We had the good fortune of connecting with Bobby Nash and we’ve shared our conversation below.
Hi Bobby, what led you to pursuing a creative path professionally?
I pursued a creative career because I love telling stories. There was also the selfish part of me that looked forward to seeing my name on a book cover. Until my brother came along when I was 9, I tended to be on my own for entertainment and playtime. Imagination was key when it came time to play outside or in my room. I developed characters and storylines, shaped narratives, and basically wrote dialogue. Not that I knew it at the time, of course. I was simply playing. Years later, I was able to take those skills I developed and refine them, added structure, and went deeper into character development as I started writing comic books, then later novels, short stories, and scripts. Creating stories, characters, and universes are a passion for me and when I learned that people could do this as a career, I love telling these stories. Writing them down is the best way to get them out of my head to make way for new stories. When I was younger, I started setting goals that would help me break into the field. It took some time, but I eventually got there. Then, there was a new goal, then another, then another. There’s always another goal to reach for. I would like to reach a wider audience with my books. I strive to do that every day. I would love to see my work adapted for the screen. Another goal is to become a New York Times Bestselling Author. All of these are still ahead of me. I still love telling stories. I still love creating new characters and getting to know them. I still get a thrill on holding a book that I wrote. As a job, my creative career has had its ups and downs, but at the end of the day, it is still the greatest job in the world. I love it and I hope to continue doing it for years to come. Bobby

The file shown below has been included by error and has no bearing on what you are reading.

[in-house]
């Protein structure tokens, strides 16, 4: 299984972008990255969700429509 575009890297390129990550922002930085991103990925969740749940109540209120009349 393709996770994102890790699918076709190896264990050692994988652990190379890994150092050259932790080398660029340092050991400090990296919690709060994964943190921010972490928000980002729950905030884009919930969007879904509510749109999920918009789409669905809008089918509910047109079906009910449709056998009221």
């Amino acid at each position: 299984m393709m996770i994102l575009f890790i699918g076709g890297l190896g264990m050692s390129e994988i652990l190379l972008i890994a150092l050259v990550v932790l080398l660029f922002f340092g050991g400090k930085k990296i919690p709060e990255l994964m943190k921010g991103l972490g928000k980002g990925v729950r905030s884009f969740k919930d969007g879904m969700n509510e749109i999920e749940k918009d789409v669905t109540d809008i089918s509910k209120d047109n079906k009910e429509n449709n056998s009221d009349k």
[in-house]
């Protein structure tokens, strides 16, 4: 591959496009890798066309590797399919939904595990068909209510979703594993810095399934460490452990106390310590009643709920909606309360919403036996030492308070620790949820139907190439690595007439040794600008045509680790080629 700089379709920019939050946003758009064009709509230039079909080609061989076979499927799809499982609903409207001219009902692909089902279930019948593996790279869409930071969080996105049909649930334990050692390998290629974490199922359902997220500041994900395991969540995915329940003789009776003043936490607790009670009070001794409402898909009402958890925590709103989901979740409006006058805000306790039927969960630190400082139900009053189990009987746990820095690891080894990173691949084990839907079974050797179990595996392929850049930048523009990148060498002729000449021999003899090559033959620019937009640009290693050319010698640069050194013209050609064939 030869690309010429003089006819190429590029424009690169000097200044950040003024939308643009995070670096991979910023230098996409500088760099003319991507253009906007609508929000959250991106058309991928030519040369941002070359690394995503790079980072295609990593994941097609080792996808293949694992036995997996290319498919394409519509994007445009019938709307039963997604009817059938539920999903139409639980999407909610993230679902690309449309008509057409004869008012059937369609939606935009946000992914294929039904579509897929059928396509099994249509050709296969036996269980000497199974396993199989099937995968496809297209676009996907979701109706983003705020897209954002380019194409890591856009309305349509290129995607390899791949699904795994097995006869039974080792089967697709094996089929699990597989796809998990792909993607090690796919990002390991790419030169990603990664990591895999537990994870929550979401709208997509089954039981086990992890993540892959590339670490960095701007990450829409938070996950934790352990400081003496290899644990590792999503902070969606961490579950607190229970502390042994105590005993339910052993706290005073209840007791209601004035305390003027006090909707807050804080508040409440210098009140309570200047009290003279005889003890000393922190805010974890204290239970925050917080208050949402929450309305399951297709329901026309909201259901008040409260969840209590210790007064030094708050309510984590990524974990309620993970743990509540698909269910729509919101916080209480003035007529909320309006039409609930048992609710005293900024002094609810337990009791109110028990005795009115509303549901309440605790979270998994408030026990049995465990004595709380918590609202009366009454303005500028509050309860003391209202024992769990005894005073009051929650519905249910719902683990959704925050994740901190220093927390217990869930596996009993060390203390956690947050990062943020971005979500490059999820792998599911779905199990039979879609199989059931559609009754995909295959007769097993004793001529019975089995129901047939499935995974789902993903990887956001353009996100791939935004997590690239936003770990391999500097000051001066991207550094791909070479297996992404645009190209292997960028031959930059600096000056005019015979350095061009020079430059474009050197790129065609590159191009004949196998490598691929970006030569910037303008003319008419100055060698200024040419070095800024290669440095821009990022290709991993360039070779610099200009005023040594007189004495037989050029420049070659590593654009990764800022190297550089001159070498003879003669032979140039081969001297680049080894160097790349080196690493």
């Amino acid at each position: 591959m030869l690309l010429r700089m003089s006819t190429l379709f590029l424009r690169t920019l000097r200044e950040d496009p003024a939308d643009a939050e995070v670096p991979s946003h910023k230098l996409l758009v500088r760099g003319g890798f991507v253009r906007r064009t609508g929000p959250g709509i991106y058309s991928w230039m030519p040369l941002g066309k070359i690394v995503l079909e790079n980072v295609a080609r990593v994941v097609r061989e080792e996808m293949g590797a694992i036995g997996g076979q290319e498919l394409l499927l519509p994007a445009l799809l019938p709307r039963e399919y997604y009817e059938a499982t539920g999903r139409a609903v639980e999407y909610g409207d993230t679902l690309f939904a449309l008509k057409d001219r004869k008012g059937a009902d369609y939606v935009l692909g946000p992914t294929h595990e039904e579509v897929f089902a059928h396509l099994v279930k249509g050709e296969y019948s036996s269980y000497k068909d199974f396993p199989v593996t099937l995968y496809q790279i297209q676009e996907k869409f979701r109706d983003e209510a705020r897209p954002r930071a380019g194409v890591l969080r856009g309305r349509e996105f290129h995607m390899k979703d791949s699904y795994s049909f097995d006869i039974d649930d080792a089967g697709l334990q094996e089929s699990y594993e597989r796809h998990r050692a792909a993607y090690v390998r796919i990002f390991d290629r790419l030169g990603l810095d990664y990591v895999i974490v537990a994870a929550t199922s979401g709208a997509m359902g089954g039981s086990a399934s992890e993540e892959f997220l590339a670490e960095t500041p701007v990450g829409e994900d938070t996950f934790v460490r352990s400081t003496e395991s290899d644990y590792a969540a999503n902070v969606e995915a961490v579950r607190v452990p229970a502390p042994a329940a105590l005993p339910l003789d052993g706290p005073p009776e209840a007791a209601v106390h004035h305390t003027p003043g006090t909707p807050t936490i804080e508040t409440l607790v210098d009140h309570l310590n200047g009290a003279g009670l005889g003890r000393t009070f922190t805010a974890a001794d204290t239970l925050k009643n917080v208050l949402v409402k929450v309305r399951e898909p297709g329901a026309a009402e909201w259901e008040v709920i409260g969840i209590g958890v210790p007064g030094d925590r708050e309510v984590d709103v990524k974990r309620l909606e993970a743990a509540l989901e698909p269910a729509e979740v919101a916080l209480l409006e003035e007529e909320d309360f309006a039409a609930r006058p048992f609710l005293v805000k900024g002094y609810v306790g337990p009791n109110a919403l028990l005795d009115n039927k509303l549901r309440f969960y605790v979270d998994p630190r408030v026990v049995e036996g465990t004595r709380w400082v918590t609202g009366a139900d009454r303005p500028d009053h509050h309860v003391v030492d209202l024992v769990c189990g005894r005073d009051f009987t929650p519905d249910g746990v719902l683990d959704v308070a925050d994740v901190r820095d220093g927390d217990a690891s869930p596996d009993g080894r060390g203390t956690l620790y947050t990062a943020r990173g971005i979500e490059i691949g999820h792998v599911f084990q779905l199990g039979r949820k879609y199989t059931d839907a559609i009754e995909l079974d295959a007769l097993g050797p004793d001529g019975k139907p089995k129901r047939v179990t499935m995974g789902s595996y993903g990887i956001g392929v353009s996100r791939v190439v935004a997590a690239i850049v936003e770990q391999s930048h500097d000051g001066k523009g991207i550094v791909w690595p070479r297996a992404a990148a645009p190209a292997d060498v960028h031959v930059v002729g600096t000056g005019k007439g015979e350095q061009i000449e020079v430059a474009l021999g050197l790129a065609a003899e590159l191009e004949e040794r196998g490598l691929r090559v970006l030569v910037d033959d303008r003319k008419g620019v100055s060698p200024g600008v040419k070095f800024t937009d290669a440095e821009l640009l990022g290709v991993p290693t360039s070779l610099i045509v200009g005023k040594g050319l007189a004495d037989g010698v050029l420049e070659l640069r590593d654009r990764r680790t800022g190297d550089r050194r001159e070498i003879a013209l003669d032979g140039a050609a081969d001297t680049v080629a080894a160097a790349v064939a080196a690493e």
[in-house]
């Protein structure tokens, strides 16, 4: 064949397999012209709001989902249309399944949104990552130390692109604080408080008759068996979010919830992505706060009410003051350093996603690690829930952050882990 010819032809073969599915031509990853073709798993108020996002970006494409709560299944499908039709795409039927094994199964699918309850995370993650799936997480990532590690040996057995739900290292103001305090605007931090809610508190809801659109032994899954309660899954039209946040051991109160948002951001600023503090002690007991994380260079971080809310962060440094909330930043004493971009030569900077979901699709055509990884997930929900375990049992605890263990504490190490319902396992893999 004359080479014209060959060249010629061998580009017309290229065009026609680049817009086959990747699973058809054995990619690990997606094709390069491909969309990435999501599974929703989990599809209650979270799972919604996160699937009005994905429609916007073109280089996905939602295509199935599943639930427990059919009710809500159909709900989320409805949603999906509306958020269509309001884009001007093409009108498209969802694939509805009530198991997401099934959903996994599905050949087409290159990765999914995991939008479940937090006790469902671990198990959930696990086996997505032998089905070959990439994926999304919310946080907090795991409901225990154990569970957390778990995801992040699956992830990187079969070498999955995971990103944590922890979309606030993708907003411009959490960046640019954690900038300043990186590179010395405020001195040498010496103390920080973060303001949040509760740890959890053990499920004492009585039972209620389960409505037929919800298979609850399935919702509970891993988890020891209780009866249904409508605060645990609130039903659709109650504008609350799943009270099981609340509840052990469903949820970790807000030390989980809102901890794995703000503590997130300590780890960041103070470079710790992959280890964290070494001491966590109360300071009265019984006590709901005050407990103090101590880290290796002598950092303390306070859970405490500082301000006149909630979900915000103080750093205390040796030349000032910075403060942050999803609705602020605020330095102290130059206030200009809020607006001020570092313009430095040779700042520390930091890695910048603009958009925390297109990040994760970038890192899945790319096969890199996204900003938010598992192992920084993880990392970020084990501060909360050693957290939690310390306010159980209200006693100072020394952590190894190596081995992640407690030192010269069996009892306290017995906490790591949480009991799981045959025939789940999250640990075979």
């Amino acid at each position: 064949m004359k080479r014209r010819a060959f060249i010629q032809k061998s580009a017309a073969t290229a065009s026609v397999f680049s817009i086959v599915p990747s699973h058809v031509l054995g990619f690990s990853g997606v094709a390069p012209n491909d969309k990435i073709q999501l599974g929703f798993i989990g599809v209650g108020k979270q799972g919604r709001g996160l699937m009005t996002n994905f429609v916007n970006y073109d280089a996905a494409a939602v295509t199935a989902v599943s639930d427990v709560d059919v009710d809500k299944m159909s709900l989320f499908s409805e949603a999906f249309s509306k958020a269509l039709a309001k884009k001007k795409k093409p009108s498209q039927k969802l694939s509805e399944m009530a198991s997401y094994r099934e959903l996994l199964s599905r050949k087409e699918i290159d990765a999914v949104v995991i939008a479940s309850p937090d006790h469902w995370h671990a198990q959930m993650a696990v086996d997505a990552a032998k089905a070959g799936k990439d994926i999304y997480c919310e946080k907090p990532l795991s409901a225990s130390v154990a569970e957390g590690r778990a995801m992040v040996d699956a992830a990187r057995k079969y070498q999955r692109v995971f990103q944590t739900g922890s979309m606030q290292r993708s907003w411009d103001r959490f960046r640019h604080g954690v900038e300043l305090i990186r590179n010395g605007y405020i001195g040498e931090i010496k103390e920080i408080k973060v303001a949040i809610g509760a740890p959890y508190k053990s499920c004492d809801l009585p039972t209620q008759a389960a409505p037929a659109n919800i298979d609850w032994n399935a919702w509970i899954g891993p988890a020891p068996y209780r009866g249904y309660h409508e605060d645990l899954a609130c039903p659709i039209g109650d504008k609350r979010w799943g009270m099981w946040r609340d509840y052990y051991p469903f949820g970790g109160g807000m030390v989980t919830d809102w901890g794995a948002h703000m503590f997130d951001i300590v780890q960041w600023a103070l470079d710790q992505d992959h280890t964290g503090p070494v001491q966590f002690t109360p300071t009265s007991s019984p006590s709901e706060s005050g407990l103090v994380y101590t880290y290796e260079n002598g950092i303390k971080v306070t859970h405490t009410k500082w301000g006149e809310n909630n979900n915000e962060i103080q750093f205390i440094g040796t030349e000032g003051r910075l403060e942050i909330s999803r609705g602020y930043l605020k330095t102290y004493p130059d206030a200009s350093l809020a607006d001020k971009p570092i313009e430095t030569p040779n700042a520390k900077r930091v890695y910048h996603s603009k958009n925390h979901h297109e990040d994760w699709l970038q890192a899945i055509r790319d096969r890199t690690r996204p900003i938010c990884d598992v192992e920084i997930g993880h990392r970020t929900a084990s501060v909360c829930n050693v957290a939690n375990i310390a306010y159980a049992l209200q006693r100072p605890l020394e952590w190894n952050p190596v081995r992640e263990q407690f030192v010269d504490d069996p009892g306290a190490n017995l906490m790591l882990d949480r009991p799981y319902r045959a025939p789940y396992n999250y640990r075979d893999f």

Can you open up a bit about your work and career? We’re big fans and we’d love for our community to learn more about your work.